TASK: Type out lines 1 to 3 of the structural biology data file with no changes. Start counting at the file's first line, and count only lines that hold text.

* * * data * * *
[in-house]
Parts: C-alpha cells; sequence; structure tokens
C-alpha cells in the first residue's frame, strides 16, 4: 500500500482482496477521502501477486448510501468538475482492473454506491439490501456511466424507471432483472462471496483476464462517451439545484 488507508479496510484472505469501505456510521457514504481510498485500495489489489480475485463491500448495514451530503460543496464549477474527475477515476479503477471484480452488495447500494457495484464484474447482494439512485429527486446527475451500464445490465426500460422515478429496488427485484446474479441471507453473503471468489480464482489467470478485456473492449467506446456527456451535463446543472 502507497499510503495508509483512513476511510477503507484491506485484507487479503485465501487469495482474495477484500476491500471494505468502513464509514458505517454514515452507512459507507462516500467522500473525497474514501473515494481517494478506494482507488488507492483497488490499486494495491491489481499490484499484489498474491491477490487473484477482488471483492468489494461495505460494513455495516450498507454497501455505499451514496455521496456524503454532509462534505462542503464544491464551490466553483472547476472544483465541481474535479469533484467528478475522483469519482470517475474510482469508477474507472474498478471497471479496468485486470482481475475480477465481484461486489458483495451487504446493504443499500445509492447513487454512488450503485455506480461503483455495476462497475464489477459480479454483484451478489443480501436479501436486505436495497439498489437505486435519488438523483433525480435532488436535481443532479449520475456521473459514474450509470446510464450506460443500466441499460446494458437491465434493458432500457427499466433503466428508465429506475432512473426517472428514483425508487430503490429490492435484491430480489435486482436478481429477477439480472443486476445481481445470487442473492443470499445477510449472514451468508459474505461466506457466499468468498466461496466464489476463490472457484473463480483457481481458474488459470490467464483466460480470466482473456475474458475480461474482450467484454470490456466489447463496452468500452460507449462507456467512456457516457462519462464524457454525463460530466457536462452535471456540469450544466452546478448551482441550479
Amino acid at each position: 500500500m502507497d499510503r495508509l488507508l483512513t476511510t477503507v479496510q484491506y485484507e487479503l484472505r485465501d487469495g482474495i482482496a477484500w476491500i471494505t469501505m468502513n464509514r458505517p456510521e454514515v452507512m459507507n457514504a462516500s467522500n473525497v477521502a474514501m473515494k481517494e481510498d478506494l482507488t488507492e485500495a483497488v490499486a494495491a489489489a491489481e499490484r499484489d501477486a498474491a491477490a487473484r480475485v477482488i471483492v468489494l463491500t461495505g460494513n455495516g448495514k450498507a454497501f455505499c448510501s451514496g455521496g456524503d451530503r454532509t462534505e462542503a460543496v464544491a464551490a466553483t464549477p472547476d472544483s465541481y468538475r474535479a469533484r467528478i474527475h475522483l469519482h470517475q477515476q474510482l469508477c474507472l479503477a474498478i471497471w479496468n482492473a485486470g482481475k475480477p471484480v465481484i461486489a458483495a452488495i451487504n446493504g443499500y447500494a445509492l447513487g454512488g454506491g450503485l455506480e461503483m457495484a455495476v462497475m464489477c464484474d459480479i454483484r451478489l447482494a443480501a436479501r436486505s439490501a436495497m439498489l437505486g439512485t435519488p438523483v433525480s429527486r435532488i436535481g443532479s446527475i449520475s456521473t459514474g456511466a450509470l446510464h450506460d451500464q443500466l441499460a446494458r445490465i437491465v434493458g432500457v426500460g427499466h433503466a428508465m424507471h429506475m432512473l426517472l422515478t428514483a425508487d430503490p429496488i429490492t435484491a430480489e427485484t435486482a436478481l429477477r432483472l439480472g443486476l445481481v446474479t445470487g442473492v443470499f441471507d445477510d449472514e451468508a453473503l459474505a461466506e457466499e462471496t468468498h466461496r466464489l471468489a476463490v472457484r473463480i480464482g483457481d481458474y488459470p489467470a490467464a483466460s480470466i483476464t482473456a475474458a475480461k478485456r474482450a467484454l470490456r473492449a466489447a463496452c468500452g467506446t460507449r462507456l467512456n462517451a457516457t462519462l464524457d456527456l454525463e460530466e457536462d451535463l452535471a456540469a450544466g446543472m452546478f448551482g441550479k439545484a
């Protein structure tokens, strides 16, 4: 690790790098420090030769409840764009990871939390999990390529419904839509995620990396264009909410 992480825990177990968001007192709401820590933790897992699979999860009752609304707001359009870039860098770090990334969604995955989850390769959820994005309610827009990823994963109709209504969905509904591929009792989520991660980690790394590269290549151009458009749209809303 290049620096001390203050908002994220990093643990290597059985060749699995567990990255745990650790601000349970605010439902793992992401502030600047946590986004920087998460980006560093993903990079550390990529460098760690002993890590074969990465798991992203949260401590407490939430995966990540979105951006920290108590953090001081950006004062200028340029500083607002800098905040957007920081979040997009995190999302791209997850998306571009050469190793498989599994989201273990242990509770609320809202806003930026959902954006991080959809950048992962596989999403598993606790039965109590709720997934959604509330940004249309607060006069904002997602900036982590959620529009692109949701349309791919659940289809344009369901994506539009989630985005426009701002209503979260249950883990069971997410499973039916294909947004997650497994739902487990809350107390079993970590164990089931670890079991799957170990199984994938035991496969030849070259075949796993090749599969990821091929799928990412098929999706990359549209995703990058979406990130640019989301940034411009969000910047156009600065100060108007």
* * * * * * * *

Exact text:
[in-house]
Parts: C-alpha cells; sequence; structure tokens
C-alpha cells in the first residue's frame, strides 16, 4: 500500500482482496477521502501477486448510501468538475482492473454506491439490501456511466424507471432483472462471496483476464462517451439545484 488507508479496510484472505469501505456510521457514504481510498485500495489489489480475485463491500448495514451530503460543496464549477474527475477515476479503477471484480452488495447500494457495484464484474447482494439512485429527486446527475451500464445490465426500460422515478429496488427485484446474479441471507453473503471468489480464482489467470478485456473492449467506446456527456451535463446543472 502507497499510503495508509483512513476511510477503507484491506485484507487479503485465501487469495482474495477484500476491500471494505468502513464509514458505517454514515452507512459507507462516500467522500473525497474514501473515494481517494478506494482507488488507492483497488490499486494495491491489481499490484499484489498474491491477490487473484477482488471483492468489494461495505460494513455495516450498507454497501455505499451514496455521496456524503454532509462534505462542503464544491464551490466553483472547476472544483465541481474535479469533484467528478475522483469519482470517475474510482469508477474507472474498478471497471479496468485486470482481475475480477465481484461486489458483495451487504446493504443499500445509492447513487454512488450503485455506480461503483455495476462497475464489477459480479454483484451478489443480501436479501436486505436495497439498489437505486435519488438523483433525480435532488436535481443532479449520475456521473459514474450509470446510464450506460443500466441499460446494458437491465434493458432500457427499466433503466428508465429506475432512473426517472428514483425508487430503490429490492435484491430480489435486482436478481429477477439480472443486476445481481445470487442473492443470499445477510449472514451468508459474505461466506457466499468468498466461496466464489476463490472457484473463480483457481481458474488459470490467464483466460480470466482473456475474458475480461474482450467484454470490456466489447463496452468500452460507449462507456467512456457516457462519462464524457454525463460530466457536462452535471456540469450544466452546478448551482441550479